Monday, December 16, 2013
Food Automatons: Machines Cooking Zi Char For You?
I just read this article (screenshot above):
The TungLok Group has added three Artificial Intelligence Cooking (AIC) machines. They can stirfry your ee-fu noodles and gongbao chicken.
At first I baulked at it, recalling the Ruyi Kitchen automated wok machine. The mechanical arm tossing fried rice in a wok. Gosh, machines can never replace the artistry of the cook. Does it not take the heart and soul out of cooking? Then I saw the video. Hey, that rolling hot barrel is pretty neat. Just the thing you need when cooking for a big party. It does save a lot of elbow grease, and sweat too, in front of that hot wok!
Cooking for big numbers is clearly what TungLok does in its 15,000 square feet central kitchens. I googled and found out more about their automated processes, which are supposed to make food preparation cheaper, better and faster.
From the SPRING press release, it's said that the gains are numerous:
"More than 75 products are prepared daily at TungLok’s central kitchen including semi-processed food, sauces, soups and dim sum. The high volume of food production made it more economical for TungLok to invest in automation. This has subsequently enabled the food preparation processes in the various outlets’ kitchens to be simplified and less labour-intensive. As a result, more employees at the outlets can be redeployed to better serve customers instead.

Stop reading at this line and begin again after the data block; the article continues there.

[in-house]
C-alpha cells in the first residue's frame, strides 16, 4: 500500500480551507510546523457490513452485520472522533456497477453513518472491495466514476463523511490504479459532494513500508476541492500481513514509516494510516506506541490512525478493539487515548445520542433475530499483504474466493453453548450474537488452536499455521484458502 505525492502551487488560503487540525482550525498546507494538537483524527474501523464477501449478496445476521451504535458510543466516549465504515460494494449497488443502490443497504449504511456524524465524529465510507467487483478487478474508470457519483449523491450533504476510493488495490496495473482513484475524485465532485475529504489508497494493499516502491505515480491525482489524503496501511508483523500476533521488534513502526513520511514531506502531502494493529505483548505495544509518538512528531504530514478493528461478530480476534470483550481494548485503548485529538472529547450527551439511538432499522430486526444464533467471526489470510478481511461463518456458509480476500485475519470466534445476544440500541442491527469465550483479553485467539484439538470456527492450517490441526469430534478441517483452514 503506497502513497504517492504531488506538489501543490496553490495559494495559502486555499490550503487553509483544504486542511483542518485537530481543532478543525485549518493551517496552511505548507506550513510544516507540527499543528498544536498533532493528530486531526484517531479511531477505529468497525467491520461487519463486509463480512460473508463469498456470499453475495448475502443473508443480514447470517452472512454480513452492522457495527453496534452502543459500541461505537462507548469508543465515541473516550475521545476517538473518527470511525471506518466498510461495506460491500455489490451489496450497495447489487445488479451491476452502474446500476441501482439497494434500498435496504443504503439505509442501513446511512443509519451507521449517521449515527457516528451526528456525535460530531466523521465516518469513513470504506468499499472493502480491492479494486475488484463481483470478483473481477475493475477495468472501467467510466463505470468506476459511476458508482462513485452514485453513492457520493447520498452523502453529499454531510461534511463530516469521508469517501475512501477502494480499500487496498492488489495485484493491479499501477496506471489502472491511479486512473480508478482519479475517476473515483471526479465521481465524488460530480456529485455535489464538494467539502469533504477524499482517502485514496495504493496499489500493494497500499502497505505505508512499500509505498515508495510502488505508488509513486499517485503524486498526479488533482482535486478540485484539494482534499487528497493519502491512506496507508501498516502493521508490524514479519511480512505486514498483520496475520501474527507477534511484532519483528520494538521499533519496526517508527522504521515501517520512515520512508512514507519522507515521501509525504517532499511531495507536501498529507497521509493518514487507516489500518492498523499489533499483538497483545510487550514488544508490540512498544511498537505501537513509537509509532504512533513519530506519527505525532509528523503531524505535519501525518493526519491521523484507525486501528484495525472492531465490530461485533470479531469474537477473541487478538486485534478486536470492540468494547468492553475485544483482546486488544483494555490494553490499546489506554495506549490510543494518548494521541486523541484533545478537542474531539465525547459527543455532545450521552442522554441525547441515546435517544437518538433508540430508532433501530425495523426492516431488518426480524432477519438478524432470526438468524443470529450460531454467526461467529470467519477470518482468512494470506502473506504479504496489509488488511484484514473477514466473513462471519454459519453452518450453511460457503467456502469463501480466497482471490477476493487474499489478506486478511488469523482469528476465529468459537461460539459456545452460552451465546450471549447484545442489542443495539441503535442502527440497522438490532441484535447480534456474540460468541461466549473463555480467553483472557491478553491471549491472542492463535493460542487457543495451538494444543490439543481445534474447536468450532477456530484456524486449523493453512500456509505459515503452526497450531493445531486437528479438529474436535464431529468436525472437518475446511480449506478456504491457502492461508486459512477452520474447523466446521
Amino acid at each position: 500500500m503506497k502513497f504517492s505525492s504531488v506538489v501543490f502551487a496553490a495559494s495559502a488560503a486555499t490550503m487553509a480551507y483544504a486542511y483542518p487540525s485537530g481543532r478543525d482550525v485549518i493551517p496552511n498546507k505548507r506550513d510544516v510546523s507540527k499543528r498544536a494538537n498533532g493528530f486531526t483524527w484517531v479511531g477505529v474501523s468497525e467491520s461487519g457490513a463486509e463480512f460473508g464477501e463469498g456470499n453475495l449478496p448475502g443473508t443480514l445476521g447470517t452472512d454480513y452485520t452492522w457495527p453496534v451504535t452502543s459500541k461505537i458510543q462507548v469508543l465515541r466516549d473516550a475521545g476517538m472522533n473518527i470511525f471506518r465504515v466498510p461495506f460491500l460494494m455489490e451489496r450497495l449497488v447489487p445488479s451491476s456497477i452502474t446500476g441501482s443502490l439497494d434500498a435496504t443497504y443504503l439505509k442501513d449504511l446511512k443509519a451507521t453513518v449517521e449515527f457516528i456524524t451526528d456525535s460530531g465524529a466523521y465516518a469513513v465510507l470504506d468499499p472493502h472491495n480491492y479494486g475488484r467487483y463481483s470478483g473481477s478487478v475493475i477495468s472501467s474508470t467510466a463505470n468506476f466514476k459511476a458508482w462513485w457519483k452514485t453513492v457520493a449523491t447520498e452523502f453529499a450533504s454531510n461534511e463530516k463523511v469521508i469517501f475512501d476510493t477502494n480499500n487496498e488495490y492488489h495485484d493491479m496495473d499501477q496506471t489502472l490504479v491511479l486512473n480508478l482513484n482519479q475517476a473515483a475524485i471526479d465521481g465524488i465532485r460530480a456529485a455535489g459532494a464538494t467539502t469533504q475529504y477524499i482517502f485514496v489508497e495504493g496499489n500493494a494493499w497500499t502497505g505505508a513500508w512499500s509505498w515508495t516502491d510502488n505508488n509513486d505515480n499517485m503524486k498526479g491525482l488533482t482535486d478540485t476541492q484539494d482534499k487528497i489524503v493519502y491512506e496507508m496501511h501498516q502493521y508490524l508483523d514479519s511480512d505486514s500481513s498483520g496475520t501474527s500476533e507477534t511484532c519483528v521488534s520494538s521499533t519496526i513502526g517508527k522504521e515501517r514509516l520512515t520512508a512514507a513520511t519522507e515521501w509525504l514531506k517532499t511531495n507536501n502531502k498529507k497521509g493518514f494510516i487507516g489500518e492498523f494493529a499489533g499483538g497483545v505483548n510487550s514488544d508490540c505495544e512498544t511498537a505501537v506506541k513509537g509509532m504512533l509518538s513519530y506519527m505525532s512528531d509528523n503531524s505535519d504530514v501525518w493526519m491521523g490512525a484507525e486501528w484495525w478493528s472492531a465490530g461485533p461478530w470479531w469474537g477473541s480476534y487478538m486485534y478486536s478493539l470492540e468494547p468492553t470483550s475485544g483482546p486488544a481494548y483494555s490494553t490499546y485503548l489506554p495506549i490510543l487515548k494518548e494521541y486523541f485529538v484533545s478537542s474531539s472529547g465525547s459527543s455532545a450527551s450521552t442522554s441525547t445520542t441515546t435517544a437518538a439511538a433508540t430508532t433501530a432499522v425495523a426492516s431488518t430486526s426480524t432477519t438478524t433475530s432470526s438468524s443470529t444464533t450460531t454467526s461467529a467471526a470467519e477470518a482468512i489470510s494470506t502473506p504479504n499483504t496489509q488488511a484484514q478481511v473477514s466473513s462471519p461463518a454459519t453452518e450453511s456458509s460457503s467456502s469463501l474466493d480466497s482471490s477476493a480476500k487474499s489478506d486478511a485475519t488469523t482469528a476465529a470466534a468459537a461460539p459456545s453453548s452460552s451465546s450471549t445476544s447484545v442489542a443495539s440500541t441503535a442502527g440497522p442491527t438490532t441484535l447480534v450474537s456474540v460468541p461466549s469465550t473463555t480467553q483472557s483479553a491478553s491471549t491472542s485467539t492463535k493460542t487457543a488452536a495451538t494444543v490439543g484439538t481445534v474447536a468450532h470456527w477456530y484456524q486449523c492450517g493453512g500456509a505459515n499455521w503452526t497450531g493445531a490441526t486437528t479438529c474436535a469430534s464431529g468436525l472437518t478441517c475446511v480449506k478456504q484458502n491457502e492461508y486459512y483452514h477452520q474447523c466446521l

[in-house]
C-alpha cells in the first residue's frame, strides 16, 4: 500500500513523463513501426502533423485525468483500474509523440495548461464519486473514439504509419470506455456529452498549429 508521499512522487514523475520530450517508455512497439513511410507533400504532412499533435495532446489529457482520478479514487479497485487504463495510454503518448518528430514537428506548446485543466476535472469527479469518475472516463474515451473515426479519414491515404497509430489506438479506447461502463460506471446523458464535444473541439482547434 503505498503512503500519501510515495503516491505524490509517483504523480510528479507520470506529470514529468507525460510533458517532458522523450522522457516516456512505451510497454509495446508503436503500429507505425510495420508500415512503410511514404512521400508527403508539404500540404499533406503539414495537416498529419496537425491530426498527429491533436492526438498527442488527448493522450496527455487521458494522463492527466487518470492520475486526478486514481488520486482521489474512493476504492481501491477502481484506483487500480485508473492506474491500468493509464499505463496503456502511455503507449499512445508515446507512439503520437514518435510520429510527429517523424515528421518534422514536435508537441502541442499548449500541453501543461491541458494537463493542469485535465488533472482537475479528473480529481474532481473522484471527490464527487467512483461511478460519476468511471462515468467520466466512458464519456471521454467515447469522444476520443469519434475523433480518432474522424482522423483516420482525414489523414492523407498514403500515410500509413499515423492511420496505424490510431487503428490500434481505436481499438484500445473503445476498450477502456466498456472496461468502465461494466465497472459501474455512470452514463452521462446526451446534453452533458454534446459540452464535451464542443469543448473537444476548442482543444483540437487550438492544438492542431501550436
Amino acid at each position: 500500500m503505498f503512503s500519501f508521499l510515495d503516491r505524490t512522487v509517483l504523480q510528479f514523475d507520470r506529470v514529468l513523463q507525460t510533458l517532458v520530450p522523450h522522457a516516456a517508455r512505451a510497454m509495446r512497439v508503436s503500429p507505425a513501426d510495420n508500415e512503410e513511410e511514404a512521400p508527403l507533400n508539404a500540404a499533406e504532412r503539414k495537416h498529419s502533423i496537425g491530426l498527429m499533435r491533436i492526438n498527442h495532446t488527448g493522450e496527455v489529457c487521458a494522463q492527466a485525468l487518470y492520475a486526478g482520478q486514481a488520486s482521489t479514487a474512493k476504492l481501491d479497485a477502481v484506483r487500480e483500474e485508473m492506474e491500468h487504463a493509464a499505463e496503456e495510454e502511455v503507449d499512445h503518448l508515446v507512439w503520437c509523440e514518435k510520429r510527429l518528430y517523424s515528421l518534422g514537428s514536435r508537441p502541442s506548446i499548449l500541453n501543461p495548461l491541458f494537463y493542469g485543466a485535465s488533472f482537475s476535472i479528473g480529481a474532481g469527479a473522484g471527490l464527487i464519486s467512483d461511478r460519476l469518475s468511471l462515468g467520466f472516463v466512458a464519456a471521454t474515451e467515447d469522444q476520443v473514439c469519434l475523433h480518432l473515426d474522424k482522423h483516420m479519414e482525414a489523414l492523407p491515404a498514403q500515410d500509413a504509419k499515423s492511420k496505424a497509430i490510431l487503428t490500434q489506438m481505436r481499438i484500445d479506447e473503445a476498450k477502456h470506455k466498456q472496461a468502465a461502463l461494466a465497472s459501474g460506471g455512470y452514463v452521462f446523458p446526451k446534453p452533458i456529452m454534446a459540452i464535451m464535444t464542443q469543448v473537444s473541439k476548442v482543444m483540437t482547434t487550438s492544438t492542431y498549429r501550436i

An example of TungLok’s automation is the “Char Siew Bao" 2 maker, which can produce close to 1,000 pieces per hour, with only six employees. Previously, the manual method, by hand, required 20 highly trained employees to produce the same quantity and quality. With the maker, TungLok’s value-added per worker increased by three times for that section.
The use of specialised equipment has also cut down food preparation time. For example, it now only takes two hours to boil soup using a pressure cooker, as compared to the conventional way of boiling which takes eight hours. Automatic cookers with robotic stirrers are able to prepare large volumes of sauces and soup broths, with very minimal supervision from TungLok’s employees."
Wow, now you know how your food gets prepared at TungLok.
But then again, human beings do make crappy food too. And good cooks can have bad days. At least a machine is consistent. So, maybe it's good enough food at a good value price that wins the day.
Posted 16 December
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